The late 19th century/early 20th century was also a time of experimentation with Toby, as potters began creating with animal versions. In addition, Toby’s increased popularity saw some jugs produced in America, Australia and Continental Europe, especially Germany, France and Austria. By the early 20th century, nearly 200 potteries were producing Toby Jugs.
The 20th century also brought Toby to a new level. Between 1914 and 1918, F. Carruthers Gould designed what is considered one of the two most significant series of Toby Jugs, in a set depicting 11 World War I heroes produced by A.J. Wilkinson. The other series of significance was Shorter & Son’s 1948 D’Oyley Carte Opera from a Gilbert and Sullivan set.
Another important contribution to Toby history began in the 1920s, when Harry Simeon of Royal Doulton designed an extensive selection of stoneware Toby Jugs and derivatives, including ashtrays, creamers, salt shakers, teapots, liquor decanters and more. Royal Doulton designer Charles Noke followed this up by producing the first modern Character Jug in 1934, John Barleycorn, a figure that symbolized whiskey. Barleycorn also initiated the beginning of significant Royal Doulton Toby Jug production, which now numbers more than 300 characters. Figures have been inspired by historical and political subjects, as well as legends from storybooks and literature.
By the mid 1940s, Royal Doulton had a catalog filled with Character Jugs. Their charismatic charm appealed to 14 year-old Steve Mullins, a Kenilworth, Ill., native who was attending camp in Canada. “I had $9 left in my camp account, and the Jugs were $1.50 each. I picked out six figures, and gave the money to my camp counselor to buy them for me,” said Mullins. “He didn’t actually buy the ones I wanted – all these years later, I can still remember being a bit disappointed – but it did ignite my passion.”
Initially, Mullins gave his new possessions to his mother, and he was thoughtful enough to continue “her” collection over the next several years. “I went to college in New Hampshire, and would stop off at Niagara Falls on my way home through Canada, because there I could purchase a Jug for $4 Canadian, rather than $6 U.S.,” said Mullins. “When I went to Germany (with the Army), I was able to buy them for a $1 at the PX store. Of course, I brought home a whole steamer trunk full. That was the day my mother pointed out this was my collection, not hers.”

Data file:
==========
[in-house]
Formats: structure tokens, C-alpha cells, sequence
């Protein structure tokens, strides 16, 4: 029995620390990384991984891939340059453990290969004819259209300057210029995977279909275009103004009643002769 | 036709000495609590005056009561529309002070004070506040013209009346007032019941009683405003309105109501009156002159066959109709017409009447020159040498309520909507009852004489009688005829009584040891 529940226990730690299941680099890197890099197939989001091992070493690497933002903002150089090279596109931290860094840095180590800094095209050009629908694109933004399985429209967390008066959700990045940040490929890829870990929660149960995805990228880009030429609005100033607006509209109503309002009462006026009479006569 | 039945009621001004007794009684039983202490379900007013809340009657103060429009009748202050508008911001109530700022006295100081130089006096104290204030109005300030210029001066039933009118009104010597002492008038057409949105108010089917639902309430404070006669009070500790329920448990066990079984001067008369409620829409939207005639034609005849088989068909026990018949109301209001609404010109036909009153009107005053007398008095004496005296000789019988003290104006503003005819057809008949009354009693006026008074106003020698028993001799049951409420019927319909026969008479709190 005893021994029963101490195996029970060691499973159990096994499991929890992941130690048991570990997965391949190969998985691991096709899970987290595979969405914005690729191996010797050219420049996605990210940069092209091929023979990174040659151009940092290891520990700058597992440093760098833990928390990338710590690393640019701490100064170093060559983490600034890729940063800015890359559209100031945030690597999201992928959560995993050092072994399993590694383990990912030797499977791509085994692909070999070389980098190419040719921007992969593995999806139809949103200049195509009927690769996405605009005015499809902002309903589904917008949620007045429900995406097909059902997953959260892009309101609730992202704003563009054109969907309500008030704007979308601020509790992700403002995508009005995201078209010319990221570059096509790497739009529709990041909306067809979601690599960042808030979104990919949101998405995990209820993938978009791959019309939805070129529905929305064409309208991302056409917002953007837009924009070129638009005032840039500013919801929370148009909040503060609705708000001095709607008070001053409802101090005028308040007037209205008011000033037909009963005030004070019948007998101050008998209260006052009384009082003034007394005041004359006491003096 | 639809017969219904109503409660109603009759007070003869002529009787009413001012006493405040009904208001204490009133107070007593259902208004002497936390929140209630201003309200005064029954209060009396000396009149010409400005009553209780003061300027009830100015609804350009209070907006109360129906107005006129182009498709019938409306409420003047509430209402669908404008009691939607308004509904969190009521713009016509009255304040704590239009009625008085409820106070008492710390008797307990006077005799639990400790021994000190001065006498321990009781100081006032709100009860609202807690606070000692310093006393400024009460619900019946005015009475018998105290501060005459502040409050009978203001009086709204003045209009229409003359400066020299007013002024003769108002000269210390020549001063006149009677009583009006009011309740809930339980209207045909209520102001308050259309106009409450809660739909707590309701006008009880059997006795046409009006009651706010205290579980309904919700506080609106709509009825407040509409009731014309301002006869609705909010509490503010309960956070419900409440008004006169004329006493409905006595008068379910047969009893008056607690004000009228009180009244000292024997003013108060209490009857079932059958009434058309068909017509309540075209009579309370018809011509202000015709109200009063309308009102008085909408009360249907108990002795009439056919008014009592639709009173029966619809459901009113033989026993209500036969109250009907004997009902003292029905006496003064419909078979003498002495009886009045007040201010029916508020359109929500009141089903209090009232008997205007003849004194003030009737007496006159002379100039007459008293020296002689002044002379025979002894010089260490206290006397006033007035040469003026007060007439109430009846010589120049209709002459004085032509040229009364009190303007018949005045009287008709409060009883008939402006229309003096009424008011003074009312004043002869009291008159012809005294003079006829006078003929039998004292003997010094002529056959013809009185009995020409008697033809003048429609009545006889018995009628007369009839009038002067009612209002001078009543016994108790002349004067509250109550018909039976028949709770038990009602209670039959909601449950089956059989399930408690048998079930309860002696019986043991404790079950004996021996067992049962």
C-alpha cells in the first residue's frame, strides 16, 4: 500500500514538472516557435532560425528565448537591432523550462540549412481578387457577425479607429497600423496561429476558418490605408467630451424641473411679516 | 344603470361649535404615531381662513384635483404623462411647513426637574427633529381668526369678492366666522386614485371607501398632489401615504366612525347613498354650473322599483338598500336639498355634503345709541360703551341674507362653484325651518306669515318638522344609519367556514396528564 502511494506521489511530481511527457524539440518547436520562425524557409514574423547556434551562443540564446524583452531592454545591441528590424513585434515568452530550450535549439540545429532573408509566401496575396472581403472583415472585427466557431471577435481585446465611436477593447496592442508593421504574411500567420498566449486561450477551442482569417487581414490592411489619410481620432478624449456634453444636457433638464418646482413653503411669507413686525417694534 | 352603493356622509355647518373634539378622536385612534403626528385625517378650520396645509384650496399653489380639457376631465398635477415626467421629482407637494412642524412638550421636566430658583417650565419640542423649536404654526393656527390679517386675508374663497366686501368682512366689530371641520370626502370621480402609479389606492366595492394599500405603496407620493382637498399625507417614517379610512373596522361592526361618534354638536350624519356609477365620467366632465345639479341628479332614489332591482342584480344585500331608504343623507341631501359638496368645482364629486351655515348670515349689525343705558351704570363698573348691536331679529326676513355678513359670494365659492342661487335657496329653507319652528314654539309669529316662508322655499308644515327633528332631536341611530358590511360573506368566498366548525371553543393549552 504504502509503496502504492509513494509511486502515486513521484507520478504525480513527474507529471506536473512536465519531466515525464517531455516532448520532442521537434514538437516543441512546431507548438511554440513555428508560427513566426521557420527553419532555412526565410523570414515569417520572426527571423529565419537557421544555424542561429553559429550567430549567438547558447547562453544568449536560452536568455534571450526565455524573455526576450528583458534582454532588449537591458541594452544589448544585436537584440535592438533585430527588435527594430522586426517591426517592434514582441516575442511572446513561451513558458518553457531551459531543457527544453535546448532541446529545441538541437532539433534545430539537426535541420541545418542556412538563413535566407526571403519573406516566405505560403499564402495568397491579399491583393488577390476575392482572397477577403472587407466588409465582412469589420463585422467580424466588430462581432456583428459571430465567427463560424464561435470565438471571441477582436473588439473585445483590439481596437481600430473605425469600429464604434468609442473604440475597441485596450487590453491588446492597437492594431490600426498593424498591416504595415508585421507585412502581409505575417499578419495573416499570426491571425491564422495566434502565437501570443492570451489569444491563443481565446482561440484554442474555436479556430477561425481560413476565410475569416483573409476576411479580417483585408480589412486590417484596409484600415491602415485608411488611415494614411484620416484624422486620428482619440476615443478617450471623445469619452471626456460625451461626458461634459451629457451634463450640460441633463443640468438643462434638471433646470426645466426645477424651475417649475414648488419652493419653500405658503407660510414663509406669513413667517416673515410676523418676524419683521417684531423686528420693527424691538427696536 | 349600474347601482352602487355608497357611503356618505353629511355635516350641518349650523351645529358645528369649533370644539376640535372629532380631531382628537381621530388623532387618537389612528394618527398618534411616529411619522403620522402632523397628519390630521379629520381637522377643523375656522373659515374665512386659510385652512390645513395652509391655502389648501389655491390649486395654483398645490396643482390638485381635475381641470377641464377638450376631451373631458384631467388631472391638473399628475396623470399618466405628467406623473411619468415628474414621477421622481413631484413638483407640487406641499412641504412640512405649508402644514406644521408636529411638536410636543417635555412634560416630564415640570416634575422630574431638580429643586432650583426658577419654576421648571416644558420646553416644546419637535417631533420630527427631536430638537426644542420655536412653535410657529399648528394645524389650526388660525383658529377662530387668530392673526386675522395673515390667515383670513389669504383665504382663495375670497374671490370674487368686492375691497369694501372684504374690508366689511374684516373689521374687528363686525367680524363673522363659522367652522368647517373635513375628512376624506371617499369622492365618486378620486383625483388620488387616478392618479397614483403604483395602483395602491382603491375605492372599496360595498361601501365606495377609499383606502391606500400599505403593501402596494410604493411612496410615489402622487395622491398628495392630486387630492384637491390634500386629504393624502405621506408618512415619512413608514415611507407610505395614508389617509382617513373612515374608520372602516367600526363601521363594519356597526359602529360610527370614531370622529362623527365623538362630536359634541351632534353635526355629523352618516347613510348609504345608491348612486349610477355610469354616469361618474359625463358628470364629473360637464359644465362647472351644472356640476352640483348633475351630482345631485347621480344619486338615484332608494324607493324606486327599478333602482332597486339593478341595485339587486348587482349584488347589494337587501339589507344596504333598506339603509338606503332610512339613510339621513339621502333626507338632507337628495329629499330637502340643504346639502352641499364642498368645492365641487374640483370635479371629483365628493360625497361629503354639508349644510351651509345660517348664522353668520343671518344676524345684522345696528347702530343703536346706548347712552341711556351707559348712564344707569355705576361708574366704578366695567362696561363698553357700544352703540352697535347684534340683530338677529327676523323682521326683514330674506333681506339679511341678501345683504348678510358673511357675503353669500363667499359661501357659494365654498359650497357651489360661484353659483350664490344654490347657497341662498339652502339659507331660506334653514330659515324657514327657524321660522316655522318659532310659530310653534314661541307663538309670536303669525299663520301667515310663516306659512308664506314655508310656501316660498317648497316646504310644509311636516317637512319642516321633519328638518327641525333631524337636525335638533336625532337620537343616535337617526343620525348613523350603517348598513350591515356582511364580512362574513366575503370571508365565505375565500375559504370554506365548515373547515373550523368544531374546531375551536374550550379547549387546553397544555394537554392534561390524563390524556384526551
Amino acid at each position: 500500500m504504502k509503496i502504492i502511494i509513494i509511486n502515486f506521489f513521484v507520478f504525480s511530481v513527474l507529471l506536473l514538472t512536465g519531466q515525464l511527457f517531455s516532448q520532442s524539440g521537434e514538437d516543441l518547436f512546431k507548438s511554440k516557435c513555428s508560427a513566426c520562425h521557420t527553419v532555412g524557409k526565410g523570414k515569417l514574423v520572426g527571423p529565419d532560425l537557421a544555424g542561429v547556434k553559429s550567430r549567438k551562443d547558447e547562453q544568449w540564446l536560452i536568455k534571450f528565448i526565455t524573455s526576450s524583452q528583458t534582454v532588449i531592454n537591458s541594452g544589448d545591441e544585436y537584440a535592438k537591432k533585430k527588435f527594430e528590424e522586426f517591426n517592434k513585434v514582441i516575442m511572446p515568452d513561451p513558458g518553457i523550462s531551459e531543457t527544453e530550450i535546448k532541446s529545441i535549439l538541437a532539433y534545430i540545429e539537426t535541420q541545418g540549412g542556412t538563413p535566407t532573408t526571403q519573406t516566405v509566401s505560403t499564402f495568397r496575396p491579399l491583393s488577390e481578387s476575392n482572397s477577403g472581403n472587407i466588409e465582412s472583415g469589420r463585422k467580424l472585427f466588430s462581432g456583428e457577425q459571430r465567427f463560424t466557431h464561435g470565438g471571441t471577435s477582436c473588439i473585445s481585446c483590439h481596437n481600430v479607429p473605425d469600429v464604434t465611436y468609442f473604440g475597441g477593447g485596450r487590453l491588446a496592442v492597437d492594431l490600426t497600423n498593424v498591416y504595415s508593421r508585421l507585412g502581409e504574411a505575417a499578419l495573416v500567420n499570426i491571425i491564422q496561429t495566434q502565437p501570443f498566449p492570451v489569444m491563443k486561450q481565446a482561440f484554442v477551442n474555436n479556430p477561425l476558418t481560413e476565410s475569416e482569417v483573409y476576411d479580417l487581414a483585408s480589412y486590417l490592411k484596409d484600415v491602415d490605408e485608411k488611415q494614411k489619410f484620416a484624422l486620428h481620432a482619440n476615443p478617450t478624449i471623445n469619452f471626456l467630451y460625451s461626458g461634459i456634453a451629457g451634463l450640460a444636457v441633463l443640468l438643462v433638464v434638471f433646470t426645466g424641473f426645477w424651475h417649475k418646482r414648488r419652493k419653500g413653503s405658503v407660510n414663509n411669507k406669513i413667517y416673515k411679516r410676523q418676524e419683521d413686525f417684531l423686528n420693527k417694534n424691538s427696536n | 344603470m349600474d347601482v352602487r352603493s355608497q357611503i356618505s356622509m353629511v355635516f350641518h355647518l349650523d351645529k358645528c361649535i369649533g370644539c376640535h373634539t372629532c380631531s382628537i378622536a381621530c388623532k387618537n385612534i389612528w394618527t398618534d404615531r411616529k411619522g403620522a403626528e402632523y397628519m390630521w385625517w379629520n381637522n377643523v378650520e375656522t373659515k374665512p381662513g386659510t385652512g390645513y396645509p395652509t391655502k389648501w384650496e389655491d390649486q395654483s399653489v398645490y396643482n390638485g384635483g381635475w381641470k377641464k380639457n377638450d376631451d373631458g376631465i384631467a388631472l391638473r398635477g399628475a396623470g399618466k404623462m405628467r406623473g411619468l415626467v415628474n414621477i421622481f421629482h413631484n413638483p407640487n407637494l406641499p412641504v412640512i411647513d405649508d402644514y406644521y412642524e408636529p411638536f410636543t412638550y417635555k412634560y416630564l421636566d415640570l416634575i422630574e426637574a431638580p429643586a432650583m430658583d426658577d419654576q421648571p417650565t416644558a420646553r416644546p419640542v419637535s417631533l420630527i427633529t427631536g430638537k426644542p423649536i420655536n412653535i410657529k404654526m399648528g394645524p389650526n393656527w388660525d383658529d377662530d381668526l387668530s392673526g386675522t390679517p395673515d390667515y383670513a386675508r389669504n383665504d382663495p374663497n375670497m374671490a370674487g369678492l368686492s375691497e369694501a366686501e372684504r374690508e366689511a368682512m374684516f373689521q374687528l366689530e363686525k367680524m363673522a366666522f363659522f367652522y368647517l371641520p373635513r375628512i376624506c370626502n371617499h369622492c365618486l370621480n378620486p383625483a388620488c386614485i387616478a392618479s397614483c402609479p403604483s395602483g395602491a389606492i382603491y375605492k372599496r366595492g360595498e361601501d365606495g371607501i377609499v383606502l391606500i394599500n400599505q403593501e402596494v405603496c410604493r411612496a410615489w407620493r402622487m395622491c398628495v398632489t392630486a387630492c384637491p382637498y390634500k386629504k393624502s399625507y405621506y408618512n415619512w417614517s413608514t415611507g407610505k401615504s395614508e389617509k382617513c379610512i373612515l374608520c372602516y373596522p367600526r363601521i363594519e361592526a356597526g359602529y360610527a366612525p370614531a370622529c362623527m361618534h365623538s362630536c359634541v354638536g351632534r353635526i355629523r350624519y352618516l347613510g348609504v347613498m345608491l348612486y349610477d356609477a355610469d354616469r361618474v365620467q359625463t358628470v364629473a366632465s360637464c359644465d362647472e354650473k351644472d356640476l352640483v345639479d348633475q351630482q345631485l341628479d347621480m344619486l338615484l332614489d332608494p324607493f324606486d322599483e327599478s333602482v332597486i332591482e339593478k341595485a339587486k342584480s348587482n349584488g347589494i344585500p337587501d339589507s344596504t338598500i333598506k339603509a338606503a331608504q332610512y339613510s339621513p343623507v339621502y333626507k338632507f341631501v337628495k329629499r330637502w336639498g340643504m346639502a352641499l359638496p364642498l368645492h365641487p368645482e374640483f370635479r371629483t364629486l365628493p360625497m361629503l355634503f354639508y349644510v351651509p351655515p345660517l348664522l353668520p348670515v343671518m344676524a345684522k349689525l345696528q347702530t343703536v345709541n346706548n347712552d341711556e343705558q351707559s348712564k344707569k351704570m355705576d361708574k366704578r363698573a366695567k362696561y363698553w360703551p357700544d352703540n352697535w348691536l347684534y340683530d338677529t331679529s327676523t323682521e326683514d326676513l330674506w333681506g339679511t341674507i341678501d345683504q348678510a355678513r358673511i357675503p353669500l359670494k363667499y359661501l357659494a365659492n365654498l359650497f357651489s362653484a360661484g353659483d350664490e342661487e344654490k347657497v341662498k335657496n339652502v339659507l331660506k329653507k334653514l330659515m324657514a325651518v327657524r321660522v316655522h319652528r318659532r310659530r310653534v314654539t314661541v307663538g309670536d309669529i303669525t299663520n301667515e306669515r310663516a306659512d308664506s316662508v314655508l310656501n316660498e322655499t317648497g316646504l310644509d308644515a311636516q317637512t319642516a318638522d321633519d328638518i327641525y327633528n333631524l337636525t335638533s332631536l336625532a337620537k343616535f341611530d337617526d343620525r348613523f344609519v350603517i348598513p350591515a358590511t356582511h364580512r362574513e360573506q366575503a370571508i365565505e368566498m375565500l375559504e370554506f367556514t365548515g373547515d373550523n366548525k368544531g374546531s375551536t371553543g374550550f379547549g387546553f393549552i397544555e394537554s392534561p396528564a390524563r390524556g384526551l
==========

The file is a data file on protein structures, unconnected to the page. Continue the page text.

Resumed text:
Mullins continued collecting, and by 1985, he had accumulated more than 300 Royal Doulton Character Jugs. “At that point, my wife, who while supportive of my desire to collect Toby, had no desire to have a house filled with it, asked me to find another home for them. I built and filled several cabinets in my real estate investment office in Chicago. Of course, it didn’t stop there. I branched out to include antique and 20th-century Toby Jugs. By 1996, my collection had reached 1,500 pieces and 26 cabinets. At that point, even I knew it was time to take action.”
Mullins decided to build the American Toby Jug Museum, first in the back of a British Collectibles store in Evanston, just north of Chicago; then in 2005, his vision was realized with the museum’s own dedicated 4,000-square-foot space nearby. The museum, which is open by appointment, currently has about 100 cabinets, with more than 6,500 pieces on display, illustrating Toby’s evolution from inception to present day.
As for Mullins, he welcomes visitors on an appointment basis, and is eager to share his passion and knowledge, noting that “we have entertained everyone from grade school students to seniors.” Sounds like Toby is just the cure for whatever ales you.